Nissan was one of the pioneering brands in the electric car sector more than a decade ago. At a time when virtually no manufacturer was betting on this technology, the Japanese firm revolutionized the market with the launch of the LEAF, which in 2010 became the first global electric car for the mass market.
Although the company dominated this niche for a few years, rivals such as BYD, Tesla, and Volkswagen have ended up ousting it due to its slow and conservative launch strategy, since the LEAF is already a very old product (its technical base is a whopping 13 years old). , being its only noteworthy novelties the expensive SUV Ariya and the kei car Sakura, sold only in Japan.
After the recent restructuring of its alliance with Renault, as a result of which both companies have gained greater independence, Nissan has decided to accelerate its electrification plans to recover lost ground. This change in strategy will be especially noticeable in Europe, where anti-pollution regulations are stricter.
By 2026, 98% of the cars that Nissan sells in the old continent will be e-POWER hybrids (they use the heat engine exclusively as a generator) or pure electric, a more ambitious goal than the previous 75%. In Japan, for its part, it will settle for 58%, compared to the 55% originally pursued. Its projections for the United States remain unchanged (over 40%).
Nissan will electrify products like the Micra or the Maxima
In its previous strategic plan, Nissan aspired to launch 15 electric cars by 2030 but has now decided to go a step further and roll out a range of 19 models. Among them will be the new Micra, an affordable utility vehicle that will share 80% of its components with the Renault R5 (in fact, both will be manufactured together in Douai, France).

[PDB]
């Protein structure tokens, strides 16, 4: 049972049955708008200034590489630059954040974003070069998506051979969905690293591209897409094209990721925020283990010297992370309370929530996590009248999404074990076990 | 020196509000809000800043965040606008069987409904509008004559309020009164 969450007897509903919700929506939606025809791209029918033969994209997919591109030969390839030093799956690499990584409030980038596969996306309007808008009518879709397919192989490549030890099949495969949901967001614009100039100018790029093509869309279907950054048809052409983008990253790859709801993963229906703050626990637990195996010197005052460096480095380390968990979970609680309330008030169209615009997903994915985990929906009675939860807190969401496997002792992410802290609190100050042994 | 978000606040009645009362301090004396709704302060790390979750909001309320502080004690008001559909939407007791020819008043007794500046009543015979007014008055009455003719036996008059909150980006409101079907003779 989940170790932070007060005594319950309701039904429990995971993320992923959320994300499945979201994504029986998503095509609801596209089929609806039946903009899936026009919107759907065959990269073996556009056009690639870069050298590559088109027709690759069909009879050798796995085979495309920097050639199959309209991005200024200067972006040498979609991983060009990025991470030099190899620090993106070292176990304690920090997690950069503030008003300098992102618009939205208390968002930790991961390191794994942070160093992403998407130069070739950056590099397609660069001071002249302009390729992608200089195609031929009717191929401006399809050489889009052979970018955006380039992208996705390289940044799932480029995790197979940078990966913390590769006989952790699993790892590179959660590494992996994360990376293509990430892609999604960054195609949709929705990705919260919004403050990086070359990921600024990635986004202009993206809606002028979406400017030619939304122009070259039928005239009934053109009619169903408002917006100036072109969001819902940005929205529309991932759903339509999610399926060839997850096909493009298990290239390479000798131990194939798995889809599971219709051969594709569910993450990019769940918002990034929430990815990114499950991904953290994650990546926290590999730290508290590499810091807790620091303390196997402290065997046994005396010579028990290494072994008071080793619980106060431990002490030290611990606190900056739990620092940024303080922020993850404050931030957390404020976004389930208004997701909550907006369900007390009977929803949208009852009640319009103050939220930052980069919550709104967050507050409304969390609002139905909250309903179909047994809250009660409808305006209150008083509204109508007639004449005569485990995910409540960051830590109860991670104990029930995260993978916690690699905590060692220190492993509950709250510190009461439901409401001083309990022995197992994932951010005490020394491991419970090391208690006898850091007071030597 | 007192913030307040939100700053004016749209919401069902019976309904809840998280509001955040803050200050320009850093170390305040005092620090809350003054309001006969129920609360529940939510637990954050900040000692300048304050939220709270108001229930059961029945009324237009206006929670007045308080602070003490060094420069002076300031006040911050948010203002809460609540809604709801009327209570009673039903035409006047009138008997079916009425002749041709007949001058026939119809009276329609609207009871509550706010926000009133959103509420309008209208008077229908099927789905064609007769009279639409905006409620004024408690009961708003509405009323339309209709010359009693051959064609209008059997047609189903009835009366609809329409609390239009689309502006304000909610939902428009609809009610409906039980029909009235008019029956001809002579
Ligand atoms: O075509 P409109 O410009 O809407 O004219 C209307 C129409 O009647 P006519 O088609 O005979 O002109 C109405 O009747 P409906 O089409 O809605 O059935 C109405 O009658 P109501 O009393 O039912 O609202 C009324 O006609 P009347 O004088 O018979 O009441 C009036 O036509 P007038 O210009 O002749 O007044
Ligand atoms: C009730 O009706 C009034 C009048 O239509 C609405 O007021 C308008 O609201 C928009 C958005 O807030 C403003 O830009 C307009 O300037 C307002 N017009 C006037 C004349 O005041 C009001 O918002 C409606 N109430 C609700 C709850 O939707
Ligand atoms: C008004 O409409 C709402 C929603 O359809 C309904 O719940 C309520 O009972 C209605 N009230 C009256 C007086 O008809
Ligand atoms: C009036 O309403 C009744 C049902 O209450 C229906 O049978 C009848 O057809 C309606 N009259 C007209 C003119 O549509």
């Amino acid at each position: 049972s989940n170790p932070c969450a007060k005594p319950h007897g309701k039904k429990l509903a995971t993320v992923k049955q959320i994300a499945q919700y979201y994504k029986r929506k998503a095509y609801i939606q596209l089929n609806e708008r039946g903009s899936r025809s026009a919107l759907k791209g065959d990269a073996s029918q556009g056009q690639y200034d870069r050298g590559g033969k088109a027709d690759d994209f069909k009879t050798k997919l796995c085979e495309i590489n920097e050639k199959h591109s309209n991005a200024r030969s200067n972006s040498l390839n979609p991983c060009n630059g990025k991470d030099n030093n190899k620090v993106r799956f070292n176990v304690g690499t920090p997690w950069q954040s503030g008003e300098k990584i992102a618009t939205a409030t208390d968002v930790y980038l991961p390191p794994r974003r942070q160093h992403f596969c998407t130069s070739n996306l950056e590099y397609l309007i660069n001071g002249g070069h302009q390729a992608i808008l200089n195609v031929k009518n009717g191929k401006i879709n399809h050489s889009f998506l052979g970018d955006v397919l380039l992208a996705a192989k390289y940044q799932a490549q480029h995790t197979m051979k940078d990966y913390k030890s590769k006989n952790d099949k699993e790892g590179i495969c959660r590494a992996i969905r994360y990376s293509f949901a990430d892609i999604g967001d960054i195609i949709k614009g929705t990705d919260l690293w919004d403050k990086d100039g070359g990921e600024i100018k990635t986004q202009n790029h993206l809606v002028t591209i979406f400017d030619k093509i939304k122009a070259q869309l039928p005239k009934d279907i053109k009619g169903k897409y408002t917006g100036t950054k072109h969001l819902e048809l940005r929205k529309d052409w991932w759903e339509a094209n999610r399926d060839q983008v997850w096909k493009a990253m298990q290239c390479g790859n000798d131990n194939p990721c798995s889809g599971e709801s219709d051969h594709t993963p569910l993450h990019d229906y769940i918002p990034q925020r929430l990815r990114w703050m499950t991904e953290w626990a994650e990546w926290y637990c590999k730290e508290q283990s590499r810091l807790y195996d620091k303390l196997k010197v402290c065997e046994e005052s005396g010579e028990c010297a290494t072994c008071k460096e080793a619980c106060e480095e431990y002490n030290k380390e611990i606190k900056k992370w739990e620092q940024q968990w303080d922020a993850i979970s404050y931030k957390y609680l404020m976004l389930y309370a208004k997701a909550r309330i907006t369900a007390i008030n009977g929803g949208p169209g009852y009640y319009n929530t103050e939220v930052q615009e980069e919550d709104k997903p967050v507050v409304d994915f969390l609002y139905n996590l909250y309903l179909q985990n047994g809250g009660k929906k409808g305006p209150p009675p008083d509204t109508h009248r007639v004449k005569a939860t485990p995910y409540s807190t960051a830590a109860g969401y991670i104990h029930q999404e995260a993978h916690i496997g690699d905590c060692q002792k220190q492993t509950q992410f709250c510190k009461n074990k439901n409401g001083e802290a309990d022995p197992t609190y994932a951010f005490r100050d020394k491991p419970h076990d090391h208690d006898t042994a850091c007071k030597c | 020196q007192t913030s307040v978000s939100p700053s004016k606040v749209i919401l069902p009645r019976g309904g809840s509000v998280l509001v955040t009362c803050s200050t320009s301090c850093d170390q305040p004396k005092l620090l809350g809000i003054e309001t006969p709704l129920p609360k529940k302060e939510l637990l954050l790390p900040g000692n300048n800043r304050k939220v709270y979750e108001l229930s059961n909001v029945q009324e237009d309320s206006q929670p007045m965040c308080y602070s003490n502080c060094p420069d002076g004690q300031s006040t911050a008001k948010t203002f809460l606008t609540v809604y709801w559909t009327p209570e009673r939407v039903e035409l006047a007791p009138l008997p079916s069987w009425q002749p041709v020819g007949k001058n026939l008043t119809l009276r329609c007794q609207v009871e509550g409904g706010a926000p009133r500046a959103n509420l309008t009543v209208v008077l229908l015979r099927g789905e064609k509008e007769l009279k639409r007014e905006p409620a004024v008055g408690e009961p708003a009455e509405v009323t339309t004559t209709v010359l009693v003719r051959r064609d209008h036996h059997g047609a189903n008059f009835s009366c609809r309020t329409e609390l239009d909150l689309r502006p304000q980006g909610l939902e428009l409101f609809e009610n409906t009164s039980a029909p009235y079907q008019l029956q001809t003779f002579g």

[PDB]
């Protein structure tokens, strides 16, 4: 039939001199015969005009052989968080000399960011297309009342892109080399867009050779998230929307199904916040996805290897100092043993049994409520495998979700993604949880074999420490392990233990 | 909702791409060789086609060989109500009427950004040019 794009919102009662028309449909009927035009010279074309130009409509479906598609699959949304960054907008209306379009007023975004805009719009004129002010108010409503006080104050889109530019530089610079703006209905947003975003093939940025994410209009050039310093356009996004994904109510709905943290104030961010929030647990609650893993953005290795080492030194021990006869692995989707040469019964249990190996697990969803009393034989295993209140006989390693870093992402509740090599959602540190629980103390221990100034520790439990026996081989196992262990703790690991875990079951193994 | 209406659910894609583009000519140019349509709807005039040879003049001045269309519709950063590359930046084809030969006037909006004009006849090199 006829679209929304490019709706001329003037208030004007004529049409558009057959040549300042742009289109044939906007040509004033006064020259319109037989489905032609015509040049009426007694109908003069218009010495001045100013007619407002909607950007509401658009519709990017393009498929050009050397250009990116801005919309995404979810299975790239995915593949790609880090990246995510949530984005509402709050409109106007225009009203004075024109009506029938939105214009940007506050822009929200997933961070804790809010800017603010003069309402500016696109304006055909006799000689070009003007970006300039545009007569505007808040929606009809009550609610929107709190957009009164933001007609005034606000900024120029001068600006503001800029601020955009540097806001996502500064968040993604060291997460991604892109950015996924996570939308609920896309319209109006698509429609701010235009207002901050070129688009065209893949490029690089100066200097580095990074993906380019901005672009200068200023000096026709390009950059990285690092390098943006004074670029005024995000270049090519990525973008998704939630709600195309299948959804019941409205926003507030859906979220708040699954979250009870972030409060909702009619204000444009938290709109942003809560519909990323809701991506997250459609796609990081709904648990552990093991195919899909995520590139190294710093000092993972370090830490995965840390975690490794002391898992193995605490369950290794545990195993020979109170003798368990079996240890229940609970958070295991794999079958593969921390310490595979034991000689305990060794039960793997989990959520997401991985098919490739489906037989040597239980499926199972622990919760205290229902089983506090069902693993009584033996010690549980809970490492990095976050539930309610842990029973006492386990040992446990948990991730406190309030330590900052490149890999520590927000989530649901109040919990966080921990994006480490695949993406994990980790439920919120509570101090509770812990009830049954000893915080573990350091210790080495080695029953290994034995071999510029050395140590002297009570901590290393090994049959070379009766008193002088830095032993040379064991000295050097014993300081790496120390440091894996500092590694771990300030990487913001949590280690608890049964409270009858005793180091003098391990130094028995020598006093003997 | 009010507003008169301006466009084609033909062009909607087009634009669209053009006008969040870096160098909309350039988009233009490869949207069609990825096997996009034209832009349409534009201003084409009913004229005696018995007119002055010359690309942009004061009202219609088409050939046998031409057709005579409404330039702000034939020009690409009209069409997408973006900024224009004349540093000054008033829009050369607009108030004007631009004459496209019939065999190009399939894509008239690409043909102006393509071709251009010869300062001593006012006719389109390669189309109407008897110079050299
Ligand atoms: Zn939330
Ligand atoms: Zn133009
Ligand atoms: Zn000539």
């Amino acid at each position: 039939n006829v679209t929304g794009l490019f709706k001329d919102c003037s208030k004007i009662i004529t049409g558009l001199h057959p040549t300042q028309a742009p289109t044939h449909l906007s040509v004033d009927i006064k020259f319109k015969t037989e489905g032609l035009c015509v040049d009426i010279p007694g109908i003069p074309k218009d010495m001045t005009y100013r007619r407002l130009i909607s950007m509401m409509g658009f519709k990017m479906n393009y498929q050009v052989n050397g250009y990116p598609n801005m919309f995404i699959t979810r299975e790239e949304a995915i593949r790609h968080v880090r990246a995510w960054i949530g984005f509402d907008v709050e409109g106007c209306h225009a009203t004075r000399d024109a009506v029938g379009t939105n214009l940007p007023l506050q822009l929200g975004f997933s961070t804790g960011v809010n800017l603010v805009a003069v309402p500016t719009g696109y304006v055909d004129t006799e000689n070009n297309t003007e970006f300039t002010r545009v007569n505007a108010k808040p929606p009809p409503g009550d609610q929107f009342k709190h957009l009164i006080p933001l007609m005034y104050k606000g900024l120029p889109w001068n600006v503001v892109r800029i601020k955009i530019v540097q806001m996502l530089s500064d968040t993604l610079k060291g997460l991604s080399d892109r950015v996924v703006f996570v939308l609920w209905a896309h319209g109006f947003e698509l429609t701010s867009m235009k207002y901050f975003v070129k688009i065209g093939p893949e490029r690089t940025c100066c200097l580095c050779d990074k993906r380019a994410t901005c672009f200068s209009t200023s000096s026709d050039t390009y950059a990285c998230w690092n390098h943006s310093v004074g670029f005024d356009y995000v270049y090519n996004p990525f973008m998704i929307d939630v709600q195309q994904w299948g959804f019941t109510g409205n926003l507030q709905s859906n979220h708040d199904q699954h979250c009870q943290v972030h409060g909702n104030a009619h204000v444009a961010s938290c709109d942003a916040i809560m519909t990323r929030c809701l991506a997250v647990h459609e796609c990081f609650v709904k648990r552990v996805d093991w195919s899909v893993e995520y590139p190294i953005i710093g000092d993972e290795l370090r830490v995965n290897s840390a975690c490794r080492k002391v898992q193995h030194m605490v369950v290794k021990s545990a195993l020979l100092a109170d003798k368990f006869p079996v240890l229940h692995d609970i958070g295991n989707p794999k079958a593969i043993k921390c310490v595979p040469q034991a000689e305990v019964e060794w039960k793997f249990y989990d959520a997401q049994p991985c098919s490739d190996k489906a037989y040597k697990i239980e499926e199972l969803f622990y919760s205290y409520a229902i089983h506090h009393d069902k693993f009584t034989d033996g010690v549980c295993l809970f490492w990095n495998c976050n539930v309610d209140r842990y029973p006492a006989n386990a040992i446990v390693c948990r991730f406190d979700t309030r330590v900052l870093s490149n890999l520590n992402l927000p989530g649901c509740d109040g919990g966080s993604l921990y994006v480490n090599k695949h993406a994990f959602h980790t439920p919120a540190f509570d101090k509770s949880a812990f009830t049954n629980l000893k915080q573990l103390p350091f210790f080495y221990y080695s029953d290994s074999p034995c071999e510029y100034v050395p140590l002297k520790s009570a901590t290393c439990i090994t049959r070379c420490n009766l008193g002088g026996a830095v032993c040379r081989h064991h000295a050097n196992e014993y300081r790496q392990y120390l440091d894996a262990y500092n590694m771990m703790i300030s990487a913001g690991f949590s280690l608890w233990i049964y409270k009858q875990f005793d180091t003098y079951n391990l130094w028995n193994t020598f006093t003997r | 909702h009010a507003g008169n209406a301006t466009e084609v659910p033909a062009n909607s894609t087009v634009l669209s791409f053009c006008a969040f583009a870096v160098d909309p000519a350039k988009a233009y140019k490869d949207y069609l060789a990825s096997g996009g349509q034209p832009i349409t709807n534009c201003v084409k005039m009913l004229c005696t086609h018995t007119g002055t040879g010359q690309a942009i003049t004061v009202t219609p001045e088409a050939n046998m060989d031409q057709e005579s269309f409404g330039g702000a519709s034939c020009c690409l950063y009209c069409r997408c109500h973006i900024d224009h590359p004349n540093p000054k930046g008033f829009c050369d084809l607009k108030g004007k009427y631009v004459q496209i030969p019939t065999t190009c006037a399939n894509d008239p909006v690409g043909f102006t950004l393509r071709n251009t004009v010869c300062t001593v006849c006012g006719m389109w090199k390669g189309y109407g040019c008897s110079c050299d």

Another major renovation will be that of the Maxima, its largest saloon for the US market. It is confirmed that its next generation, which will continue to be produced in North America, will abandon internal combustion engines, becoming a rival to the popular Tesla Model 3.
Nissan believes that, as a pioneer group in the development and manufacture of electric vehicles, it has significant know-how in electric technology, including driver usage patterns, factors affecting battery degradation, and other critical points for the popularization of this type of automobile. In addition, it is working on key technologies such as solid electrolyte batteries.